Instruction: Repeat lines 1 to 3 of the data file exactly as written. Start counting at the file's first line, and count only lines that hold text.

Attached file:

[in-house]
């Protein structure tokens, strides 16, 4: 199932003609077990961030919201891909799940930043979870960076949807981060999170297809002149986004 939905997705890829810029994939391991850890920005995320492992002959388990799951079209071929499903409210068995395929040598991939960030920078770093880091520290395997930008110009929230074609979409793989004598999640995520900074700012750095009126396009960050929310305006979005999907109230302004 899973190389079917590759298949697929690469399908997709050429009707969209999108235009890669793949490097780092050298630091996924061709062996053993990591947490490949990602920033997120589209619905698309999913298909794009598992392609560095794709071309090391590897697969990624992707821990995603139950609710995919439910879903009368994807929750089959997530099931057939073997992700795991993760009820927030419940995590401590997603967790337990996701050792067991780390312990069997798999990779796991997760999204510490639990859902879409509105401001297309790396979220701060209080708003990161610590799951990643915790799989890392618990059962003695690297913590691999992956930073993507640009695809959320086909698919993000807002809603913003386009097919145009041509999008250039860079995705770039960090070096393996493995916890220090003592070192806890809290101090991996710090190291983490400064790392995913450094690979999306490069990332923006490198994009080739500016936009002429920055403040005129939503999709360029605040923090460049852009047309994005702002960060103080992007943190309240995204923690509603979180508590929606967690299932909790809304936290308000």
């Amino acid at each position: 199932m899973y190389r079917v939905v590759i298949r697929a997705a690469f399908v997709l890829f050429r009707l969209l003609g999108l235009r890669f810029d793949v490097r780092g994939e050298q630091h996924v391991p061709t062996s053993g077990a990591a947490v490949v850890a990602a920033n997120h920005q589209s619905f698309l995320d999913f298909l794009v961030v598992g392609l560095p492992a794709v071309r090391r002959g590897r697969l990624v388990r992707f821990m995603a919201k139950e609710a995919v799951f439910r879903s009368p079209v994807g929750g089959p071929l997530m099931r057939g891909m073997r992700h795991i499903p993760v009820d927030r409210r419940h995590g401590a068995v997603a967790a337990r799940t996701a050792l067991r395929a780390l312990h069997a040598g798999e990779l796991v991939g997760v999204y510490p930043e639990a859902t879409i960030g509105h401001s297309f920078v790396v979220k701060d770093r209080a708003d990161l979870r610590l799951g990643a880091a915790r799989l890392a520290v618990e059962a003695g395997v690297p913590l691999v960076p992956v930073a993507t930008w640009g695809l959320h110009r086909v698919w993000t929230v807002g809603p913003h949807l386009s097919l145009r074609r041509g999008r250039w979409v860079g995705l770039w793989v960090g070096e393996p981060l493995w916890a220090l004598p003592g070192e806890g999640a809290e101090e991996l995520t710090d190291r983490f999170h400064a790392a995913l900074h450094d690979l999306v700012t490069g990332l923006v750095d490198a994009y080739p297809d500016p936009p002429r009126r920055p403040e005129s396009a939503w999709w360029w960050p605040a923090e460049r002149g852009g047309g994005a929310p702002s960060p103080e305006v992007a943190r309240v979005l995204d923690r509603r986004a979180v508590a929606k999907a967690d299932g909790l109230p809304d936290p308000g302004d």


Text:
[in-house]
């Protein structure tokens, strides 16, 4: 199932003609077990961030919201891909799940930043979870960076949807981060999170297809002149986004 939905997705890829810029994939391991850890920005995320492992002959388990799951079209071929499903409210068995395929040598991939960030920078770093880091520290395997930008110009929230074609979409793989004598999640995520900074700012750095009126396009960050929310305006979005999907109230302004 899973190389079917590759298949697929690469399908997709050429009707969209999108235009890669793949490097780092050298630091996924061709062996053993990591947490490949990602920033997120589209619905698309999913298909794009598992392609560095794709071309090391590897697969990624992707821990995603139950609710995919439910879903009368994807929750089959997530099931057939073997992700795991993760009820927030419940995590401590997603967790337990996701050792067991780390312990069997798999990779796991997760999204510490639990859902879409509105401001297309790396979220701060209080708003990161610590799951990643915790799989890392618990059962003695690297913590691999992956930073993507640009695809959320086909698919993000807002809603913003386009097919145009041509999008250039860079995705770039960090070096393996493995916890220090003592070192806890809290101090991996710090190291983490400064790392995913450094690979999306490069990332923006490198994009080739500016936009002429920055403040005129939503999709360029605040923090460049852009047309994005702002960060103080992007943190309240995204923690509603979180508590929606967690299932909790809304936290308000």
């Amino acid at each position: 199932m899973y190389r079917v939905v590759i298949r697929a997705a690469f399908v997709l890829f050429r009707l969209l003609g999108l235009r890669f810029d793949v490097r780092g994939e050298q630091h996924v391991p061709t062996s053993g077990a990591a947490v490949v850890a990602a920033n997120h920005q589209s619905f698309l995320d999913f298909l794009v961030v598992g392609l560095p492992a794709v071309r090391r002959g590897r697969l990624v388990r992707f821990m995603a919201k139950e609710a995919v799951f439910r879903s009368p079209v994807g929750g089959p071929l997530m099931r057939g891909m073997r992700h795991i499903p993760v009820d927030r409210r419940h995590g401590a068995v997603a967790a337990r799940t996701a050792l067991r395929a780390l312990h069997a040598g798999e990779l796991v991939g997760v999204y510490p930043e639990a859902t879409i960030g509105h401001s297309f920078v790396v979220k701060d770093r209080a708003d990161l979870r610590l799951g990643a880091a915790r799989l890392a520290v618990e059962a003695g395997v690297p913590l691999v960076p992956v930073a993507t930008w640009g695809l959320h110009r086909v698919w993000t929230v807002g809603p913003h949807l386009s097919l145009r074609r041509g999008r250039w979409v860079g995705l770039w793989v960090g070096e393996p981060l493995w916890a220090l004598p003592g070192e806890g999640a809290e101090e991996l995520t710090d190291r983490f999170h400064a790392a995913l900074h450094d690979l999306v700012t490069g990332l923006v750095d490198a994009y080739p297809d500016p936009p002429r009126r920055p403040e005129s396009a939503w999709w360029w960050p605040a923090e460049r002149g852009g047309g994005a929310p702002s960060p103080e305006v992007a943190r309240v979005l995204d923690r509603r986004a979180v508590a929606k999907a967690d299932g909790l109230p809304d936290p308000g302004d």